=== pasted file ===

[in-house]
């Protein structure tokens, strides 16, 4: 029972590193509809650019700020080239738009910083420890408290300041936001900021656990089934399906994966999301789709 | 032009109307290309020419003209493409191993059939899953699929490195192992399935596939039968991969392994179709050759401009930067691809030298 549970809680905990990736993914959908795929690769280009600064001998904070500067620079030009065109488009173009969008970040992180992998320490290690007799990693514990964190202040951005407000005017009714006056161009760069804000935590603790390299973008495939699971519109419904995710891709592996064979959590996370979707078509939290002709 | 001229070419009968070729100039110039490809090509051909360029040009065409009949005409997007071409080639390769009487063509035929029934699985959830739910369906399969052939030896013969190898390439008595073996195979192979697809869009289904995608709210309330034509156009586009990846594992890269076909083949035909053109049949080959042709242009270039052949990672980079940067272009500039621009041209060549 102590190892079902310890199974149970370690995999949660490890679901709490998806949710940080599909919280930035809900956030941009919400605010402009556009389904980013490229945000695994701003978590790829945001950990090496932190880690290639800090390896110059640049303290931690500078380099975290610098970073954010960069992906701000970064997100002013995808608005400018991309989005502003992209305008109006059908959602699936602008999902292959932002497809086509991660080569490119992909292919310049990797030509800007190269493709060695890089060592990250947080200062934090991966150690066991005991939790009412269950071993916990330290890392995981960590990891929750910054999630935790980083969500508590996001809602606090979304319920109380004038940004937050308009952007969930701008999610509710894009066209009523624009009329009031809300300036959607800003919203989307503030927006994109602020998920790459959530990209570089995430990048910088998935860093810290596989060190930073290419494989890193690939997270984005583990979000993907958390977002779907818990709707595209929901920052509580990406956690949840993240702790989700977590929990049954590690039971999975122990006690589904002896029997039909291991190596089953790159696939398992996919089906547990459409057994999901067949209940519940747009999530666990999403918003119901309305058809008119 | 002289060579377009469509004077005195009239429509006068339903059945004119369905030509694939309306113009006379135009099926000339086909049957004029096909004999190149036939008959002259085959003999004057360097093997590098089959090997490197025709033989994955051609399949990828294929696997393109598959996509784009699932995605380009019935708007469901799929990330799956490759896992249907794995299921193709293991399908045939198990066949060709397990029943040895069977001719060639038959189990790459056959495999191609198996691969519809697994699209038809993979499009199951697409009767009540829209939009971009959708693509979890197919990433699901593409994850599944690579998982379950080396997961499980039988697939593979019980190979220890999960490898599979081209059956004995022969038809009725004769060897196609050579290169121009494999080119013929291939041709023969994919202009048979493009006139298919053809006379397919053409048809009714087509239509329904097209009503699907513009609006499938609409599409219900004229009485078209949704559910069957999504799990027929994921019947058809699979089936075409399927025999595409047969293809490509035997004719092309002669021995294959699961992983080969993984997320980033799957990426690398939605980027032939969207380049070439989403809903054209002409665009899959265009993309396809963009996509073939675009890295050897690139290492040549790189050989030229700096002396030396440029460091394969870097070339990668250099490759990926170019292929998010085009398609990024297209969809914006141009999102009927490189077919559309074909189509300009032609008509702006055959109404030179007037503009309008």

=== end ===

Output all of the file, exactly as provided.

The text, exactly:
[in-house]
């Protein structure tokens, strides 16, 4: 029972590193509809650019700020080239738009910083420890408290300041936001900021656990089934399906994966999301789709 | 032009109307290309020419003209493409191993059939899953699929490195192992399935596939039968991969392994179709050759401009930067691809030298 549970809680905990990736993914959908795929690769280009600064001998904070500067620079030009065109488009173009969008970040992180992998320490290690007799990693514990964190202040951005407000005017009714006056161009760069804000935590603790390299973008495939699971519109419904995710891709592996064979959590996370979707078509939290002709 | 001229070419009968070729100039110039490809090509051909360029040009065409009949005409997007071409080639390769009487063509035929029934699985959830739910369906399969052939030896013969190898390439008595073996195979192979697809869009289904995608709210309330034509156009586009990846594992890269076909083949035909053109049949080959042709242009270039052949990672980079940067272009500039621009041209060549 102590190892079902310890199974149970370690995999949660490890679901709490998806949710940080599909919280930035809900956030941009919400605010402009556009389904980013490229945000695994701003978590790829945001950990090496932190880690290639800090390896110059640049303290931690500078380099975290610098970073954010960069992906701000970064997100002013995808608005400018991309989005502003992209305008109006059908959602699936602008999902292959932002497809086509991660080569490119992909292919310049990797030509800007190269493709060695890089060592990250947080200062934090991966150690066991005991939790009412269950071993916990330290890392995981960590990891929750910054999630935790980083969500508590996001809602606090979304319920109380004038940004937050308009952007969930701008999610509710894009066209009523624009009329009031809300300036959607800003919203989307503030927006994109602020998920790459959530990209570089995430990048910088998935860093810290596989060190930073290419494989890193690939997270984005583990979000993907958390977002779907818990709707595209929901920052509580990406956690949840993240702790989700977590929990049954590690039971999975122990006690589904002896029997039909291991190596089953790159696939398992996919089906547990459409057994999901067949209940519940747009999530666990999403918003119901309305058809008119 | 002289060579377009469509004077005195009239429509006068339903059945004119369905030509694939309306113009006379135009099926000339086909049957004029096909004999190149036939008959002259085959003999004057360097093997590098089959090997490197025709033989994955051609399949990828294929696997393109598959996509784009699932995605380009019935708007469901799929990330799956490759896992249907794995299921193709293991399908045939198990066949060709397990029943040895069977001719060639038959189990790459056959495999191609198996691969519809697994699209038809993979499009199951697409009767009540829209939009971009959708693509979890197919990433699901593409994850599944690579998982379950080396997961499980039988697939593979019980190979220890999960490898599979081209059956004995022969038809009725004769060897196609050579290169121009494999080119013929291939041709023969994919202009048979493009006139298919053809006379397919053409048809009714087509239509329904097209009503699907513009609006499938609409599409219900004229009485078209949704559910069957999504799990027929994921019947058809699979089936075409399927025999595409047969293809490509035997004719092309002669021995294959699961992983080969993984997320980033799957990426690398939605980027032939969207380049070439989403809903054209002409665009899959265009993309396809963009996509073939675009890295050897690139290492040549790189050989030229700096002396030396440029460091394969870097070339990668250099490759990926170019292929998010085009398609990024297209969809914006141009999102009927490189077919559309074909189509300009032609008509702006055959109404030179007037503009309008």